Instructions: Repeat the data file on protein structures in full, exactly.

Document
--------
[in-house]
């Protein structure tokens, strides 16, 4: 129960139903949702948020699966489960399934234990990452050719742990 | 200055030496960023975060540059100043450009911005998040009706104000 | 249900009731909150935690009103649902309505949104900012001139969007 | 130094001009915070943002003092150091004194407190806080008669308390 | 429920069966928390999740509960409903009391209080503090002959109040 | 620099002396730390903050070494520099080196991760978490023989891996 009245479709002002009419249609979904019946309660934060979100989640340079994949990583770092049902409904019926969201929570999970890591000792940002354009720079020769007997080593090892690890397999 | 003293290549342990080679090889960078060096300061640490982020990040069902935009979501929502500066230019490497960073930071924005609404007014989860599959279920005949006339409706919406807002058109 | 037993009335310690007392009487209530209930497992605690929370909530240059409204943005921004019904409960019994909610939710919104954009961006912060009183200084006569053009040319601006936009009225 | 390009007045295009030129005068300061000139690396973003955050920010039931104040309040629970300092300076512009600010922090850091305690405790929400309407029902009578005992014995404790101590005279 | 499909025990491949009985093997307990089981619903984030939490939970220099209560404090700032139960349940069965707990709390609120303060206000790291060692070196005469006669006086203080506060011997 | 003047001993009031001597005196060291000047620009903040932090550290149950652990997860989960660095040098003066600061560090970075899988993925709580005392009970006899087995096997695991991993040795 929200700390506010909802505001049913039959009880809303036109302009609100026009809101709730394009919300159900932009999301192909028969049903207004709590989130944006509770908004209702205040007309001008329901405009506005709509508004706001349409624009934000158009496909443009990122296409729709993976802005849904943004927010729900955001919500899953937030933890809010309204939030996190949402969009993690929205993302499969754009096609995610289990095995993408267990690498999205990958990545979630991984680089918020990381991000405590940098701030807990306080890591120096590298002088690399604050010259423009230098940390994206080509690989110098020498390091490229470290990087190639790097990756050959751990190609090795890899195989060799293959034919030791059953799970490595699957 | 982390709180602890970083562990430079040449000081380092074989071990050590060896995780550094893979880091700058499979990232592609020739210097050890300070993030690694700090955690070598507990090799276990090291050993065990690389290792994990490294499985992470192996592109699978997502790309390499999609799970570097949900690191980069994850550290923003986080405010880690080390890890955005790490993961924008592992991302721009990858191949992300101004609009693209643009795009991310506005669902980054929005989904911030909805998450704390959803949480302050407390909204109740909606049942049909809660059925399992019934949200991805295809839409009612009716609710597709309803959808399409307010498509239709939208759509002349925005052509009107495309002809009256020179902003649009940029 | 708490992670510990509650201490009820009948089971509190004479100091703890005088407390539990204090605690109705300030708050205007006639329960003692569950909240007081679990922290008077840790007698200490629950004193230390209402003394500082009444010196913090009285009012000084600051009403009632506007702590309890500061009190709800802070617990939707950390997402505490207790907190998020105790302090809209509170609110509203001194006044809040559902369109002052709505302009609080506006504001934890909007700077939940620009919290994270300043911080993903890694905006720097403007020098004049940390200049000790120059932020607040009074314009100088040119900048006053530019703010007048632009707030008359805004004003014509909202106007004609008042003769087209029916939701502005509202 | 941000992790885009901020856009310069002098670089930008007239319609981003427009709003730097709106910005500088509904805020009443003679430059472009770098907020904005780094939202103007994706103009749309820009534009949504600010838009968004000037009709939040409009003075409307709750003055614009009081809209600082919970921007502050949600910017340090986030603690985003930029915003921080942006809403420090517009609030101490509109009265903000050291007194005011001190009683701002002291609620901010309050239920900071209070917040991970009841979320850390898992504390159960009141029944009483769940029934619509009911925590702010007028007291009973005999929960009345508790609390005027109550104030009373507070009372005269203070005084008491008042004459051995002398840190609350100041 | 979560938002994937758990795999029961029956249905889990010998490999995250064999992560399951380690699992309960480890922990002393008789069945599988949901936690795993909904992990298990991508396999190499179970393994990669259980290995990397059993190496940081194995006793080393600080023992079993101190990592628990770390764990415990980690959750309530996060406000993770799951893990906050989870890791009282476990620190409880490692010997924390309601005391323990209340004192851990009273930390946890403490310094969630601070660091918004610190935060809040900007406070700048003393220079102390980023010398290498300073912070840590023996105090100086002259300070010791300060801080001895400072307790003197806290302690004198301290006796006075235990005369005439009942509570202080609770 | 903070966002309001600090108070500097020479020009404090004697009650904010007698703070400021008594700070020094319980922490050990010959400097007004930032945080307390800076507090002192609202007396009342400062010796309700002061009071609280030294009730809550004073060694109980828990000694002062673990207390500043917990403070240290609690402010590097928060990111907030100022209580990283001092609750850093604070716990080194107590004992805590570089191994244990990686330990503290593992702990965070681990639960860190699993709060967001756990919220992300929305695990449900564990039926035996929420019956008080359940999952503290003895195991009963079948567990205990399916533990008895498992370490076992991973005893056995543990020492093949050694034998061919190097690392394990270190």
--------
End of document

[in-house]
């Protein structure tokens, strides 16, 4: 129960139903949702948020699966489960399934234990990452050719742990 | 200055030496960023975060540059100043450009911005998040009706104000 | 249900009731909150935690009103649902309505949104900012001139969007 | 130094001009915070943002003092150091004194407190806080008669308390 | 429920069966928390999740509960409903009391209080503090002959109040 | 620099002396730390903050070494520099080196991760978490023989891996 009245479709002002009419249609979904019946309660934060979100989640340079994949990583770092049902409904019926969201929570999970890591000792940002354009720079020769007997080593090892690890397999 | 003293290549342990080679090889960078060096300061640490982020990040069902935009979501929502500066230019490497960073930071924005609404007014989860599959279920005949006339409706919406807002058109 | 037993009335310690007392009487209530209930497992605690929370909530240059409204943005921004019904409960019994909610939710919104954009961006912060009183200084006569053009040319601006936009009225 | 390009007045295009030129005068300061000139690396973003955050920010039931104040309040629970300092300076512009600010922090850091305690405790929400309407029902009578005992014995404790101590005279 | 499909025990491949009985093997307990089981619903984030939490939970220099209560404090700032139960349940069965707990709390609120303060206000790291060692070196005469006669006086203080506060011997 | 003047001993009031001597005196060291000047620009903040932090550290149950652990997860989960660095040098003066600061560090970075899988993925709580005392009970006899087995096997695991991993040795 929200700390506010909802505001049913039959009880809303036109302009609100026009809101709730394009919300159900932009999301192909028969049903207004709590989130944006509770908004209702205040007309001008329901405009506005709509508004706001349409624009934000158009496909443009990122296409729709993976802005849904943004927010729900955001919500899953937030933890809010309204939030996190949402969009993690929205993302499969754009096609995610289990095995993408267990690498999205990958990545979630991984680089918020990381991000405590940098701030807990306080890591120096590298002088690399604050010259423009230098940390994206080509690989110098020498390091490229470290990087190639790097990756050959751990190609090795890899195989060799293959034919030791059953799970490595699957 | 982390709180602890970083562990430079040449000081380092074989071990050590060896995780550094893979880091700058499979990232592609020739210097050890300070993030690694700090955690070598507990090799276990090291050993065990690389290792994990490294499985992470192996592109699978997502790309390499999609799970570097949900690191980069994850550290923003986080405010880690080390890890955005790490993961924008592992991302721009990858191949992300101004609009693209643009795009991310506005669902980054929005989904911030909805998450704390959803949480302050407390909204109740909606049942049909809660059925399992019934949200991805295809839409009612009716609710597709309803959808399409307010498509239709939208759509002349925005052509009107495309002809009256020179902003649009940029 | 708490992670510990509650201490009820009948089971509190004479100091703890005088407390539990204090605690109705300030708050205007006639329960003692569950909240007081679990922290008077840790007698200490629950004193230390209402003394500082009444010196913090009285009012000084600051009403009632506007702590309890500061009190709800802070617990939707950390997402505490207790907190998020105790302090809209509170609110509203001194006044809040559902369109002052709505302009609080506006504001934890909007700077939940620009919290994270300043911080993903890694905006720097403007020098004049940390200049000790120059932020607040009074314009100088040119900048006053530019703010007048632009707030008359805004004003014509909202106007004609008042003769087209029916939701502005509202 | 941000992790885009901020856009310069002098670089930008007239319609981003427009709003730097709106910005500088509904805020009443003679430059472009770098907020904005780094939202103007994706103009749309820009534009949504600010838009968004000037009709939040409009003075409307709750003055614009009081809209600082919970921007502050949600910017340090986030603690985003930029915003921080942006809403420090517009609030101490509109009265903000050291007194005011001190009683701002002291609620901010309050239920900071209070917040991970009841979320850390898992504390159960009141029944009483769940029934619509009911925590702010007028007291009973005999929960009345508790609390005027109550104030009373507070009372005269203070005084008491008042004459051995002398840190609350100041 | 979560938002994937758990795999029961029956249905889990010998490999995250064999992560399951380690699992309960480890922990002393008789069945599988949901936690795993909904992990298990991508396999190499179970393994990669259980290995990397059993190496940081194995006793080393600080023992079993101190990592628990770390764990415990980690959750309530996060406000993770799951893990906050989870890791009282476990620190409880490692010997924390309601005391323990209340004192851990009273930390946890403490310094969630601070660091918004610190935060809040900007406070700048003393220079102390980023010398290498300073912070840590023996105090100086002259300070010791300060801080001895400072307790003197806290302690004198301290006796006075235990005369005439009942509570202080609770 | 903070966002309001600090108070500097020479020009404090004697009650904010007698703070400021008594700070020094319980922490050990010959400097007004930032945080307390800076507090002192609202007396009342400062010796309700002061009071609280030294009730809550004073060694109980828990000694002062673990207390500043917990403070240290609690402010590097928060990111907030100022209580990283001092609750850093604070716990080194107590004992805590570089191994244990990686330990503290593992702990965070681990639960860190699993709060967001756990919220992300929305695990449900564990039926035996929420019956008080359940999952503290003895195991009963079948567990205990399916533990008895498992370490076992991973005893056995543990020492093949050694034998061919190097690392394990270190």